- Air Force policy for administrative separation boards has a glitch that could allow the results to be overturned. The Government Accountability Office reports the policy for enlisted separation boards conflicts with itself. It said voting members have to have a rank of E-5 or higher. but another provision of the same policy says voting members have to be E-7 or higher. E-7 is standard for separation boards throughout the rest of the Defense Department. Separation boards vote on whether service members should be fired for misconduct or poor performance. GAO recommended the policy be clarified.
- The Navy makes a big award to push its afloat networks further into modernization. The Department of Navy chose eight vendors to provide technology products and services under its Consolidated Afloat Networks and Enterprise Services (CANES) program. Under the 10-year contract that is worth more than $4 billion, the contractors will produce units, kits, modules, components, software, spares and development items. Under CANES, the Navy is consolidating and replacing its existing afloat networks. The program, launched in 2014, aims to develop the infrastructure for applications, systems and services required for shore, surface and submarine platforms.
- A technology industry group is calling on White House leaders to streamline agencies’ adoption of cloud services. The Alliance for Digital Innovation is urging the White House to encourage agencies to be less risk averse with their security requirements. ADI also recommended incentivizing agencies to sponsor new cloud services by providing them with more funding and personnel for technology projects. And the group also said that any new security compliance programs in government should include reciprocity for the Federal Risk and Authorization Management Program.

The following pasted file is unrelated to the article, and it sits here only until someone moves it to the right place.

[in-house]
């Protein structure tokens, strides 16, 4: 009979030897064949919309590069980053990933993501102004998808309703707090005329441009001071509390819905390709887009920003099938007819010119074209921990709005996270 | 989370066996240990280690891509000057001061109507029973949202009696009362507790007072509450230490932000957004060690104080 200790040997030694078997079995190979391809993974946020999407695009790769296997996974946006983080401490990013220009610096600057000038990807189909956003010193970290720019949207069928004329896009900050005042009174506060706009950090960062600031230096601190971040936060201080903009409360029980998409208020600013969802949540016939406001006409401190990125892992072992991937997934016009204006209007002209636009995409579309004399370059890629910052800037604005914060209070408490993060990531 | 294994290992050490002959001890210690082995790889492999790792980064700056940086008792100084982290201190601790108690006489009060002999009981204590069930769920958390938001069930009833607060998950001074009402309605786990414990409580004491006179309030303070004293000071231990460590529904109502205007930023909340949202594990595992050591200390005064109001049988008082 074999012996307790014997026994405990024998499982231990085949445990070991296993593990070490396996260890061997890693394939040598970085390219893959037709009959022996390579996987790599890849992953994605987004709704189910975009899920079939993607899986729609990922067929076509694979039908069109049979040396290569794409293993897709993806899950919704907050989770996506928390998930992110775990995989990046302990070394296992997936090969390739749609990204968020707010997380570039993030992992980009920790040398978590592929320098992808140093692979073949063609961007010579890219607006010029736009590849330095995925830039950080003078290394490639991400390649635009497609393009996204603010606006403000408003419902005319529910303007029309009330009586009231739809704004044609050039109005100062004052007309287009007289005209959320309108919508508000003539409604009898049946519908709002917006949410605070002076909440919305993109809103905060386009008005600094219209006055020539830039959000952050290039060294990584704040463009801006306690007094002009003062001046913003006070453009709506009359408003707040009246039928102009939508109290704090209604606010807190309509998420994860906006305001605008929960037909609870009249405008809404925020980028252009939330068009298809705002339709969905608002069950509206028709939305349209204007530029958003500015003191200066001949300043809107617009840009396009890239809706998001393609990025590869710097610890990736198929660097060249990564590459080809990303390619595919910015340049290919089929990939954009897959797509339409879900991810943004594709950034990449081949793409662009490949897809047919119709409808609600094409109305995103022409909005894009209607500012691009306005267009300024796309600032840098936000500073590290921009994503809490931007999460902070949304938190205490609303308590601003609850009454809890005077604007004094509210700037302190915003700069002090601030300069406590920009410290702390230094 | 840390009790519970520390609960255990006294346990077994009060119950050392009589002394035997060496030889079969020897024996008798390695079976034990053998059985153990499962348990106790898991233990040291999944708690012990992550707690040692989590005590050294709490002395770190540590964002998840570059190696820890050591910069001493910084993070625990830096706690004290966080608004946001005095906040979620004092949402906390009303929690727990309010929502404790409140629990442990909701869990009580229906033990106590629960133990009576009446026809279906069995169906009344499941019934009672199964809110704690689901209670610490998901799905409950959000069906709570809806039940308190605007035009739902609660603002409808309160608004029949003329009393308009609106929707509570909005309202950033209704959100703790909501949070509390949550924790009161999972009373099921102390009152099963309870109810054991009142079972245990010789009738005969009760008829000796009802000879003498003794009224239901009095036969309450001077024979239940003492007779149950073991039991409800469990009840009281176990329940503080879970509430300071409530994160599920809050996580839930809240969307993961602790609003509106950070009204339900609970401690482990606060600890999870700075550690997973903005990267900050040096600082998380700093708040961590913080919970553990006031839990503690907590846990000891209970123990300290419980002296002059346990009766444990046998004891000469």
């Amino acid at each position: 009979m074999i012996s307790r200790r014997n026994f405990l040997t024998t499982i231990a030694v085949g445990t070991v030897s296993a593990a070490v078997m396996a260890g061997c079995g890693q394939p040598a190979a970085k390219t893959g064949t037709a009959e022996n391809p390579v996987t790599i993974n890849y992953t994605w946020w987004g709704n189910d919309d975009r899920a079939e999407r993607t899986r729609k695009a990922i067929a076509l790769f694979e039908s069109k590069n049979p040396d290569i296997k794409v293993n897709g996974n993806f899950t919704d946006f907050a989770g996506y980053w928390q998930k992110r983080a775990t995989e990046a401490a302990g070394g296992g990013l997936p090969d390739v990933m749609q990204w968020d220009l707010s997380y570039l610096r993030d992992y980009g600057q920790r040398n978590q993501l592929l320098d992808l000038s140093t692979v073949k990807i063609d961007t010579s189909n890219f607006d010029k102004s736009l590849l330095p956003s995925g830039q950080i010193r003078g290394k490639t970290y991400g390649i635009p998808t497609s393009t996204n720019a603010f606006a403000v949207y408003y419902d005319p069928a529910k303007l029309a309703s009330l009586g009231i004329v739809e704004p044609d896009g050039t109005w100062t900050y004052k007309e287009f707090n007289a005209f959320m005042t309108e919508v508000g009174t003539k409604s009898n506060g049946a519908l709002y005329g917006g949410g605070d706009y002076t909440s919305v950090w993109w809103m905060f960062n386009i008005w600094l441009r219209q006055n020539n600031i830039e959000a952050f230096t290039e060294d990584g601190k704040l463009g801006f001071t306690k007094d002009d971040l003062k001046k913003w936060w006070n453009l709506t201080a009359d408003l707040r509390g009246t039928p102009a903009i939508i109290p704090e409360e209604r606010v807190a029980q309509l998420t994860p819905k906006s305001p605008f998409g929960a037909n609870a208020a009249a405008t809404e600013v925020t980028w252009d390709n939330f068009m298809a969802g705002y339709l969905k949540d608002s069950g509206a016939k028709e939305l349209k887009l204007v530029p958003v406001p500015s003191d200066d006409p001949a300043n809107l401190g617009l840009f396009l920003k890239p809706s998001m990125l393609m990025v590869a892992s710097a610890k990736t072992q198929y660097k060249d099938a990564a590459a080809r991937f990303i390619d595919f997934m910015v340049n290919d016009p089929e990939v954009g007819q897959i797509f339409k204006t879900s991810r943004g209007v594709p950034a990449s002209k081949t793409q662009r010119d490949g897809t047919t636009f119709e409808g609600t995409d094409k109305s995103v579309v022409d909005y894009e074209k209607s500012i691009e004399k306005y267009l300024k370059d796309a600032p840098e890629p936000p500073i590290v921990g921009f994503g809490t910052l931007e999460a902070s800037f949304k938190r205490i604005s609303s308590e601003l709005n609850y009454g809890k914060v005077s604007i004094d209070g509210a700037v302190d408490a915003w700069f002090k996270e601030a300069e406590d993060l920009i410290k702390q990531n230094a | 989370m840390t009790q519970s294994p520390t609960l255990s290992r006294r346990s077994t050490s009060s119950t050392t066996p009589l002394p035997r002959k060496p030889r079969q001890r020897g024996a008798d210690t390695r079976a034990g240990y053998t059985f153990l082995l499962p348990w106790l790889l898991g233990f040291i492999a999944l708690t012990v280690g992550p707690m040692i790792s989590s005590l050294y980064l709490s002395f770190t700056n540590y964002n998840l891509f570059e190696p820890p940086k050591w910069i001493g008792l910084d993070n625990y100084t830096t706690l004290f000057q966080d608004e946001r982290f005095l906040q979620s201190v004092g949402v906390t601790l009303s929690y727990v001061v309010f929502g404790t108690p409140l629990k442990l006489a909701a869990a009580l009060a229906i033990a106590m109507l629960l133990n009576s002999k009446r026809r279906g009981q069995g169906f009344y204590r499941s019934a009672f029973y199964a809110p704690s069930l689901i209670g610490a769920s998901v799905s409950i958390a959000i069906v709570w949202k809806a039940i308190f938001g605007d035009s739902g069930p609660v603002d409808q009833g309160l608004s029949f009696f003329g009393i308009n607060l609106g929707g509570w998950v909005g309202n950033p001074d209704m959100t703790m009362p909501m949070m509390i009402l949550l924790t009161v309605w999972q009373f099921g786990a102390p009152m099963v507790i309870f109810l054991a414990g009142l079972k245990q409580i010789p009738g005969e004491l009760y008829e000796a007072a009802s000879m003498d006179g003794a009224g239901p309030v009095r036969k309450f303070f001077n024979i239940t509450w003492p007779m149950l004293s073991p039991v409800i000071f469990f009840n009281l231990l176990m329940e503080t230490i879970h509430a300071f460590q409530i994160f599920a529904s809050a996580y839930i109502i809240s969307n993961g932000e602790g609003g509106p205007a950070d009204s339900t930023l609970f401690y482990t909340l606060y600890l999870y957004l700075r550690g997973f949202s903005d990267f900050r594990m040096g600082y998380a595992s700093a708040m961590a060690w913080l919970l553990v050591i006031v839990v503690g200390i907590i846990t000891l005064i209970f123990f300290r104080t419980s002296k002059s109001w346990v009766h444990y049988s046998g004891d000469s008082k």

- The Energy Department is facing questions about cyber attacks targeting national labs. Lawmakers are asking Energy Secretary Jennifer Granholm for documents related to reported cyber intrusions at three national labs between August and September 2022. A Russia-linked hacking group is suspected to be behind the incidents. The hackers created fake log-in pages and sent emails to nuclear scientists to obtain their passwords. Lawmakers want to know more about the extent of the intrusions, including whether any sensitive data was stolen.
- Rep. Nick LaLota (R-N.Y.) is the new chairman of the Small Business Subcommittee on contracting and infrastructure. LaLota is new to Congress, winning a seat last November, replacing Lee Zeldin. He is a graduate of the Naval Academy and a retired from the Navy serving as a surface warfare officer and as a tactical action officer. One of the subcommittee’s major priorities is the Improve the SBA Act, which would enhance the accountability and accuracy in federal dollars reported as going to small businesses by eliminating duplications in dollars counted. The Democrats have not yet named the new ranking members.